Monday, December 28, 2015

Ancient Egypt this week: Isis Does Christmas & S'more Tuterfiti

The Women Who Worship Isis for Christmas

This Christmas, as we spend time with the people, gifts, and food that we love, we should spare a thought for the thing that made it all possible: Isis.

Not that ISIS.

Facebook users solve mystery of 'ancient' relic unearthed in Jerusalem

Israel’s Antiquities Authority spent six months trying to identify the object. Within hours, Facebook users had named it as a New Age ‘energy harmoniser.The beamer is named after Isis, the Egyptian goddess of medicine, magic and nature. It can be purchased from German firm Weber Bio from €67 (£50/$74) for a pendant, to over €1,000 for the largest version, which, the seller claims, “may harmonise even extremely strong geopathic and electromagnetic radiation fields”.’ Weber Isis Beamer

The Gold Mask of Ankhkheperure Neferneferuaten  
If you want to read the paper published by Nicholas Reeves about the mask of Tutankhamen/Nefertiti it is available here.

King Tut's golden mask back on display

The mask was being restored after the beard of the priceless antiquity was reportedly broken by cleaners and hastily glued back on with epoxy.
Did The Iconic Funerary Gold Mask Of King Tutankhamun Belong To His Stepmother Queen Nefertiti? – Before being published in a scientific journal in December, British Egyptologist Nicholas Reeves, from Arizona University, sent Al-Ahram Weekly an advance copy of his article on the original name inscribed on Tutankhamun’s mask.

Reeves determined to prove his theory

After three days of radar investigation to test his theory locating Queen Nefertiti’s crypt inside Tutankhamun’s tomb, Nicholas Reeves was standing next to Tutankhamun’s mummy. He wandered over, exhausted but happy.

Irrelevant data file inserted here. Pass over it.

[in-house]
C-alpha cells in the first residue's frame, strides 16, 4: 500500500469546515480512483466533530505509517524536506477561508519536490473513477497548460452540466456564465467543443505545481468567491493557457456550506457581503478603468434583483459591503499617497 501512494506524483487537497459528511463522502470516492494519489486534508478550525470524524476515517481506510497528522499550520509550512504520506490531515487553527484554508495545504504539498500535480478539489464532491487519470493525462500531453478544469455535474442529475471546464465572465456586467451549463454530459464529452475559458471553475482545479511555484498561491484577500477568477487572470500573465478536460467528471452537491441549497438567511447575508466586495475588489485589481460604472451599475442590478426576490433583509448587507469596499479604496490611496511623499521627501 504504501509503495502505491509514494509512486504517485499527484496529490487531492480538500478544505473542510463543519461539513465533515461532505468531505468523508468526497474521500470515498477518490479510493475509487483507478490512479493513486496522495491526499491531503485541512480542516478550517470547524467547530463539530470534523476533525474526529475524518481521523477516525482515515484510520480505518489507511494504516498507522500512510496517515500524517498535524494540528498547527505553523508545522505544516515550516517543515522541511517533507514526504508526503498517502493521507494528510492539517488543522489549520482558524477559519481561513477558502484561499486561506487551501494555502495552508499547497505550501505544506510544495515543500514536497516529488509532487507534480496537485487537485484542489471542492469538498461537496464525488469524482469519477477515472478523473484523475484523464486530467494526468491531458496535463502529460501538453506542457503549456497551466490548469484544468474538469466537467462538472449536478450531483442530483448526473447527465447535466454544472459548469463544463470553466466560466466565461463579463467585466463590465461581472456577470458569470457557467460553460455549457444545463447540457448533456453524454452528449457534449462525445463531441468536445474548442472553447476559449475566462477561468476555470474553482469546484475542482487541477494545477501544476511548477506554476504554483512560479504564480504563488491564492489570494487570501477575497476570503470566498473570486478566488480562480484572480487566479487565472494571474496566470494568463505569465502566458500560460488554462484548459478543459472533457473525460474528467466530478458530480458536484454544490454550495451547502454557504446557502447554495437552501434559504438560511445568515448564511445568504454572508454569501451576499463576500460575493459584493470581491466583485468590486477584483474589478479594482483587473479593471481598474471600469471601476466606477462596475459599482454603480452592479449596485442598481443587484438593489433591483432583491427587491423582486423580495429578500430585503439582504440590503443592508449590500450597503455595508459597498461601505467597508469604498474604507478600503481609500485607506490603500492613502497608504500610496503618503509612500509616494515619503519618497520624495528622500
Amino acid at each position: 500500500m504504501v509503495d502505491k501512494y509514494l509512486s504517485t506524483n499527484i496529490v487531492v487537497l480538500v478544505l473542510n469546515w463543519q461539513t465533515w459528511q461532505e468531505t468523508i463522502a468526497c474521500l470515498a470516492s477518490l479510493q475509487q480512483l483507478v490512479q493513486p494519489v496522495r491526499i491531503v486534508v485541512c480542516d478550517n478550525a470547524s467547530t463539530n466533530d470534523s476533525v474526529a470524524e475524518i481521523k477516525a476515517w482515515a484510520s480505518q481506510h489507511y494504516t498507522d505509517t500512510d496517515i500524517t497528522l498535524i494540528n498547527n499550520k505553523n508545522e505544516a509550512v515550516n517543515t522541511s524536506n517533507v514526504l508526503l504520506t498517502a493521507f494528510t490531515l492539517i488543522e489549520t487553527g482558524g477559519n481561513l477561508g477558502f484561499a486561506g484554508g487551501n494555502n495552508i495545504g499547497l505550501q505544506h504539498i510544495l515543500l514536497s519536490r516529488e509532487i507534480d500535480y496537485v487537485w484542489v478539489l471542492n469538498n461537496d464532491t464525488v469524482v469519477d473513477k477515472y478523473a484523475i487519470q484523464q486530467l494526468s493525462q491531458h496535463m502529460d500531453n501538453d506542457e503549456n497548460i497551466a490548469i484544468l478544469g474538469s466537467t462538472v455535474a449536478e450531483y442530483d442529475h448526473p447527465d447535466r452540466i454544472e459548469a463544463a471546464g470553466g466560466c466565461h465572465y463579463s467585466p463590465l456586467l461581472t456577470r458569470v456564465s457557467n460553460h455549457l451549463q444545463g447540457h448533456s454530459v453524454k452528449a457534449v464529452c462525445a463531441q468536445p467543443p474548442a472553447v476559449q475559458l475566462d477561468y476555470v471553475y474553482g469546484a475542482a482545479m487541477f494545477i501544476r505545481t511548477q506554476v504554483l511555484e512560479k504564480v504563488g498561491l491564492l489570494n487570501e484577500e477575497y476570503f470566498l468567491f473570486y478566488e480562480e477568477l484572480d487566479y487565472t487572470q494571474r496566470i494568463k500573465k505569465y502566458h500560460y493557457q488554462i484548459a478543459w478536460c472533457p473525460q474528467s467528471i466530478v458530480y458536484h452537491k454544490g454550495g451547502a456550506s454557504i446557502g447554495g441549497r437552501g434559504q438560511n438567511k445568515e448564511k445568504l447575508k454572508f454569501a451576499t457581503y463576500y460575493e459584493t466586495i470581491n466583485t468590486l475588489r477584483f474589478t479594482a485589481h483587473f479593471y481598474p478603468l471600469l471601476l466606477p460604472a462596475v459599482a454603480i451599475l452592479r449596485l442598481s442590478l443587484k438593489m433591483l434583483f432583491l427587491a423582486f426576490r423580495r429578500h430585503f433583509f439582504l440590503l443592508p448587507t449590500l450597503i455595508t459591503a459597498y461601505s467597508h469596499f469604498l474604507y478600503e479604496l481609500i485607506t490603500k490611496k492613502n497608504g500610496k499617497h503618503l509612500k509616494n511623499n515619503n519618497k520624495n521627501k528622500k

Did the radar investigation meet your expectations?
The initial analysis of the data was extremely encouraging.

Archaeological wonders of King Tut’s tomb recreated for exhibit

Premier Exhibitions, the company behind “Saturday Night Live: The Exhibition,” recently revealed its newest exhibit “The Discovery of King Tut,” which allows visitors to travel back in time and experience the unearthing of the boy king’s tomb. Filled with replicas and recreations of the tomb itself, this interactive exhibit is guaranteed fun.

Gene Kritsky, The Tears of Re: Beekeeping in Ancient Egypt: 'Egypt with a sting in the tale' - book review

'The Egyptians believed that when Re, sun god and creator of the world, wept, his tears turned into bees upon hitting the ground'

If beekeeping in ancient Egypt strikes you as an off-puttingly obscure subject for a book, you need to be apprised of two facts. First, the Ancient Egyptians were, as far as we know, the first people to practice organised apiculture, the earliest records dating back to the third century BC.

Second, Gene Kritsky, the American entomologist who is an authority on the subject, has a cultural approach that makes this short book engaging and accessible even to non-melittologists (melittology being the study of honey bees – but, of course, you knew that already).

King Tut's Tomb

King Tut's Tomb by michalea-moore

The Real Mythology Behind 'Gods of Egypt'

In case you're wondering, not everything about the Gods of Egypt movie is false, even if this reviewer really believes the contendings of Horus and Set were over the throne of England. (Could that be an auto-correct error?)